1. I tttooooottally sympathize with you were and understand the frusteration of feeling foolish. I seem to make a habit of it. Personally, I know I have a lot of pride and God seems to want to slowly chip it all away.=D Three cheers for humanity!

  2. I too do this kind of stuff on a regular basis..IT does get better after the children leave the nest..Then , you can’t remeber the appointments, much less trying to juggle them..You keep painting it real for us..Makes the rest of us feel somewhat normal..

  3. Reality check: You are coordinating the schedules of HOW many people in your family? It’s a HARD job! My calendar is color coded and often looks like it got whacked with a rainbow. Have fun Friday night!

  4. Those pesky ducks just won’t stay in their rows, will they?! Hope it settles down and you can have your Friday night table back!

  5. I’ve often wondered how it feels to be in control. I’m not kidding. Everyone else seems to be so “together.” But I know I’m not. It sometimes feels pretty lonely. And freaky. Thanks for letting me know there are others out here who are helplessly – and completely – dependent on God 🙂

  6. Wow. I did something like that recently. But my kids lost their health insurance. Don’t worry, they got it reinstated with no break, except that I felt like a moron, they technically have something slightly different in January (which, between them, only involves three doctor’s offices and possibly an outpatient surgery…) and I get to inform everyone. Instead of a string of emails, my gaff meant travel to multiple locations around our city for the better part of a day (including an elder’s workplace). My third visit to Social Services got a wave from one of the receptionists – like we were old friends. Sheesh. I’d love to say the system made it hard – and it did. But that’s the kind of thing I *should* have caught had we not all been sick since October. And yet, it is only my delusion of control that got lost in the mix (and a few days of an asthma inhaler). You are not alone, and, as always, you bring us back to the gospel. The truth is I am always that foolish apart from Christ, and He knows it. That’s why I need Him.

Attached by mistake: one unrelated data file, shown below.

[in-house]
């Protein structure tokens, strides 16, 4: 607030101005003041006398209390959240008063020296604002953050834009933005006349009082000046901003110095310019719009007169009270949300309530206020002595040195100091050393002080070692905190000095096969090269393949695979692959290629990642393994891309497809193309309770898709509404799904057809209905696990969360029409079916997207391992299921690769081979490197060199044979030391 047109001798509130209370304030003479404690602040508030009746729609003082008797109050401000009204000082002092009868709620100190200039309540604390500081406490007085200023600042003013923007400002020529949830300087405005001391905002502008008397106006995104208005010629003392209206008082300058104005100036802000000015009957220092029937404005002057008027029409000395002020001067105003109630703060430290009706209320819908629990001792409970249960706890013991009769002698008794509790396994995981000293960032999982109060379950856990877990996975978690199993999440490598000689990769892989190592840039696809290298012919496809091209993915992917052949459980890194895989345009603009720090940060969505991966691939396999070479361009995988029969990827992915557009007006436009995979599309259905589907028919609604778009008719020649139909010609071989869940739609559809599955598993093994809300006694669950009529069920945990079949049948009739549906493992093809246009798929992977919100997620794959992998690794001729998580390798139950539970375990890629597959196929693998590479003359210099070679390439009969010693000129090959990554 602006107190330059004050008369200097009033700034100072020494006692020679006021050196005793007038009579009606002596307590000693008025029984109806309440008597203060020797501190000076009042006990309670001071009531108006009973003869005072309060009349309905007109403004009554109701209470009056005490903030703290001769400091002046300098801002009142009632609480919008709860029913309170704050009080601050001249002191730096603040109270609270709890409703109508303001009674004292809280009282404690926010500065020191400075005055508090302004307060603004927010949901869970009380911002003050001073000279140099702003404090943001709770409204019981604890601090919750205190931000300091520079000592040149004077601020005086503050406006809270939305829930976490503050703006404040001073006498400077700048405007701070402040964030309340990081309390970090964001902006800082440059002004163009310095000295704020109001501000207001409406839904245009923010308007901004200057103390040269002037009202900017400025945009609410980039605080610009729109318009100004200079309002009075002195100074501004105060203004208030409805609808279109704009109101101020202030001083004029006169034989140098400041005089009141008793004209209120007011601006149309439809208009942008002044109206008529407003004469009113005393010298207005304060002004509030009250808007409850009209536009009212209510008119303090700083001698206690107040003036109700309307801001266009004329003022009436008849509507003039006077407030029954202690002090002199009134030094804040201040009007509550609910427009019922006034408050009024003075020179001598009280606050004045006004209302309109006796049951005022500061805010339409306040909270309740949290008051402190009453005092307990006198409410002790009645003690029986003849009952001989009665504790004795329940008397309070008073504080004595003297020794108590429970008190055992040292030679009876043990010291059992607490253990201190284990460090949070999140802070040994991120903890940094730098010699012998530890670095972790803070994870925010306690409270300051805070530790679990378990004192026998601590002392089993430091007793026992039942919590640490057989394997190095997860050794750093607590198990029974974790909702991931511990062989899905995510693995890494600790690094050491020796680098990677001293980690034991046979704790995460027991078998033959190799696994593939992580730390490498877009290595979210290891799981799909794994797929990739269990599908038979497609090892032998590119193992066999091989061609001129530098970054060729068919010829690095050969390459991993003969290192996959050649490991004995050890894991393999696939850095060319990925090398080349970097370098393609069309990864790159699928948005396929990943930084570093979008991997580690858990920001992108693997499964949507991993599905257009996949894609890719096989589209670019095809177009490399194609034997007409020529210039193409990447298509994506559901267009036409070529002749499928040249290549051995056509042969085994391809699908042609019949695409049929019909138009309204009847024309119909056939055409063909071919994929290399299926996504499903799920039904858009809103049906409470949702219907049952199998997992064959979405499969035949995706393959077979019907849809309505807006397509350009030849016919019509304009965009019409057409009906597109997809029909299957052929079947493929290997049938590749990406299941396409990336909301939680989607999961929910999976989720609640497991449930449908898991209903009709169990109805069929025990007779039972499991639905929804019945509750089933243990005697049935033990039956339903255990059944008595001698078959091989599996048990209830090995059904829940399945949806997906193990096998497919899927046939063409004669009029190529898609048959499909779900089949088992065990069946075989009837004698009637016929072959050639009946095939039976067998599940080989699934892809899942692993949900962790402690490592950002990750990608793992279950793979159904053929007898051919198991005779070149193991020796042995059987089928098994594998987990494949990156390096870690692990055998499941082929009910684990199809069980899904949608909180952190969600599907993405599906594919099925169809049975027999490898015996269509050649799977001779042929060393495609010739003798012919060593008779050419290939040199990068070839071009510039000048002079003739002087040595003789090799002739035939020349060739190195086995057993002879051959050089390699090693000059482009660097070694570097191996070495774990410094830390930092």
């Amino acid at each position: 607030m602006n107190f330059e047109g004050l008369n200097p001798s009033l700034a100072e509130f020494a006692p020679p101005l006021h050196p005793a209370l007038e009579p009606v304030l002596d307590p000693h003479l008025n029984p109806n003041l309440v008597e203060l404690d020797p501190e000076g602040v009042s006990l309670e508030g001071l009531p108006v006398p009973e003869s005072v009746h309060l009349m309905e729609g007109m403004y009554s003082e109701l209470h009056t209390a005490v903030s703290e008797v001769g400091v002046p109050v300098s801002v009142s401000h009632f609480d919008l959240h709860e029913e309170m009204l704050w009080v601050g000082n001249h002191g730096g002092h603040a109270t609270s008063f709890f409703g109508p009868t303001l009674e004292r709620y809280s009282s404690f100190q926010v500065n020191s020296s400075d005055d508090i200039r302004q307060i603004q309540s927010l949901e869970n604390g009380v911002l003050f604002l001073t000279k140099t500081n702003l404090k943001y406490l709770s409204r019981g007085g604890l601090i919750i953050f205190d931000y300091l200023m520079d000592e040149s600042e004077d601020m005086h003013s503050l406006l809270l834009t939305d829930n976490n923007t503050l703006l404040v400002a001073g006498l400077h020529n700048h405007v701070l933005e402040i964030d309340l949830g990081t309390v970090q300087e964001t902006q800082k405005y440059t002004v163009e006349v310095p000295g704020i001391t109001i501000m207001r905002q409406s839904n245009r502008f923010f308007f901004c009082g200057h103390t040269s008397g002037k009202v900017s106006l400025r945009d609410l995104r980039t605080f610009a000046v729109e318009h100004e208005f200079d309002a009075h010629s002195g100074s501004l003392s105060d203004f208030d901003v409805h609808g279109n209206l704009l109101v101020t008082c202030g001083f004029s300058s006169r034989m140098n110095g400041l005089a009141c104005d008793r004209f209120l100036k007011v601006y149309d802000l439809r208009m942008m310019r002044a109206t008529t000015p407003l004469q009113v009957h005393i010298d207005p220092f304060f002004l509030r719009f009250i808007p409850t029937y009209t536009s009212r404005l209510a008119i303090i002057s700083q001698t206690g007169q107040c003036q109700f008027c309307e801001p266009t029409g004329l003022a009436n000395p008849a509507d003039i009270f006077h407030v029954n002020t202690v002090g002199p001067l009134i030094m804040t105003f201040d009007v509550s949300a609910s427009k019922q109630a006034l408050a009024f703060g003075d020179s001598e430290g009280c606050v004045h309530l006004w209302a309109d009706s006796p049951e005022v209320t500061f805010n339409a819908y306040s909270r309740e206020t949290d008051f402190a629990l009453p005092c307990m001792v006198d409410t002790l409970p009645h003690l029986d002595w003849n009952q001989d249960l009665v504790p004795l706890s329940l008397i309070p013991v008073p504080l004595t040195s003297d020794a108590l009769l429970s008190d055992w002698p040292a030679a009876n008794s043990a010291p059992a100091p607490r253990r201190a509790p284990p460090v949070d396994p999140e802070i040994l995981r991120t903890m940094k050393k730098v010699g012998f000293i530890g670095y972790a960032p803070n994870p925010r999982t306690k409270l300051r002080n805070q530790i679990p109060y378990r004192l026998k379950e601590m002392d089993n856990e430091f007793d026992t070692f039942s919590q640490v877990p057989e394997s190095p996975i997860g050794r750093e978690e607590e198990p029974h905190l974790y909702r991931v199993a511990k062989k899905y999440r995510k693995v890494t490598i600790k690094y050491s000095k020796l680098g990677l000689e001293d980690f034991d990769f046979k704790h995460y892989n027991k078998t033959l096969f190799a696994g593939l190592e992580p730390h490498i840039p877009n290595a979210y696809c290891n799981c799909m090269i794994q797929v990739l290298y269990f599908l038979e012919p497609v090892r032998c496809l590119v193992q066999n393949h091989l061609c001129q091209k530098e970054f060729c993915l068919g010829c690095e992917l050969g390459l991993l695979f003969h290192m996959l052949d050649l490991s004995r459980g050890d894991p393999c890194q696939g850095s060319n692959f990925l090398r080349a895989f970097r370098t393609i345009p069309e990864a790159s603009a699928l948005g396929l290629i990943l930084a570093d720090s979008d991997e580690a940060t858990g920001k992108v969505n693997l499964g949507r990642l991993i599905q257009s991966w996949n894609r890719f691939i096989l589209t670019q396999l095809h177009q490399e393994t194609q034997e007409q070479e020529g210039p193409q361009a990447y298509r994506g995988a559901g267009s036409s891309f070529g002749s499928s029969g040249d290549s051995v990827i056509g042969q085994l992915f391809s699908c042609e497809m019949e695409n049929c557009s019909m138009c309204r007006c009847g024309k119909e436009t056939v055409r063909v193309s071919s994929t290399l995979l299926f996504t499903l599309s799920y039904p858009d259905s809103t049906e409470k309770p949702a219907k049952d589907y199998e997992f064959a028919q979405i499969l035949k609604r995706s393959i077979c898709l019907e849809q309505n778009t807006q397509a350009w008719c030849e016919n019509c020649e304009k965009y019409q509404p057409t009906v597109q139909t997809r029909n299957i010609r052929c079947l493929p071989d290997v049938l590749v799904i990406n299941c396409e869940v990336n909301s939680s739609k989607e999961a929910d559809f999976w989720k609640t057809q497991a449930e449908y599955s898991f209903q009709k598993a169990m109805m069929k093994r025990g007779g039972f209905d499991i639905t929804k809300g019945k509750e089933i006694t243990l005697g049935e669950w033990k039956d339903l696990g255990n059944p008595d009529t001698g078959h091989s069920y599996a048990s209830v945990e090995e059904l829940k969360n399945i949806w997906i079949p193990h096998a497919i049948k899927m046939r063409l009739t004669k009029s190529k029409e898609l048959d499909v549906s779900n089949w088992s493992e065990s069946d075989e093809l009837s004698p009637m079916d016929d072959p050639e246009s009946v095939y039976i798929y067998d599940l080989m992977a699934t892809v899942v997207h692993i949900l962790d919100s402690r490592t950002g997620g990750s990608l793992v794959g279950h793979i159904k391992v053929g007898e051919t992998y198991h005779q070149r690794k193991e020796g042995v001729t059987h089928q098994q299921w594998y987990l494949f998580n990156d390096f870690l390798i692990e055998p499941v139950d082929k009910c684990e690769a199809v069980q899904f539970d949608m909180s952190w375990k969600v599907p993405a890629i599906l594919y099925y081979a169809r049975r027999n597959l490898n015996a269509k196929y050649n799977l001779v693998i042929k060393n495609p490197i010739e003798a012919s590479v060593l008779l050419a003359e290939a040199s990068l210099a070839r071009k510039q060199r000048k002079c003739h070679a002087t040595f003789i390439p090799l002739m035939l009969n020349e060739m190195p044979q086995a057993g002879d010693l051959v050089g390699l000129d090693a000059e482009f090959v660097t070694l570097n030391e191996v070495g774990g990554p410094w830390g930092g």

7. This is the kind of stuff that has made me want to run away from home, move across the country, change churches, change my kids’ schools, etc… I get so embarrassed when I do those things (which I do often!).But yet, when I read your post, I certainly don’t see you as foolish or any of your other adjectives. 🙂 I see you as real, normal. This happens to everyone. And is completely understandable.Amazing how God uses the everyday to remind us that we are but human.

  8. Girl, we all do this stuff. Some of us more than others (me, raising my hand) but we’ve all been there. It just comes from having multiple children. Or from being human.

  9. Mercy, I’m exhausted! Been there; it’s exhausting to keep all my ducks in a row these days. I think I’m getting too old to care so much anymore.peace~elaine

  10. Could I just tell you that I totally get this post. I relate to what you are saying and feeling. Especially as the ‘new girl/woman’ in a new town – I hate feeling/appearing foolish so much, but I am and seem so very often, I think. And, yes, I struggle with pride. How I wish I didn’t, but oh, what a hard thing to kill is my pride. Thanks for sharing.

  11. You just described my week. Heck, you just described my last month. Only I’m playing with my kids. We’re getting a dog for Christmas! Whoops, we’re sending it back. We’re going to Hawaii for vacation! Whoops, guess not. Brutal. I’m so glad God’s (and my kids’) mercies are new every morning.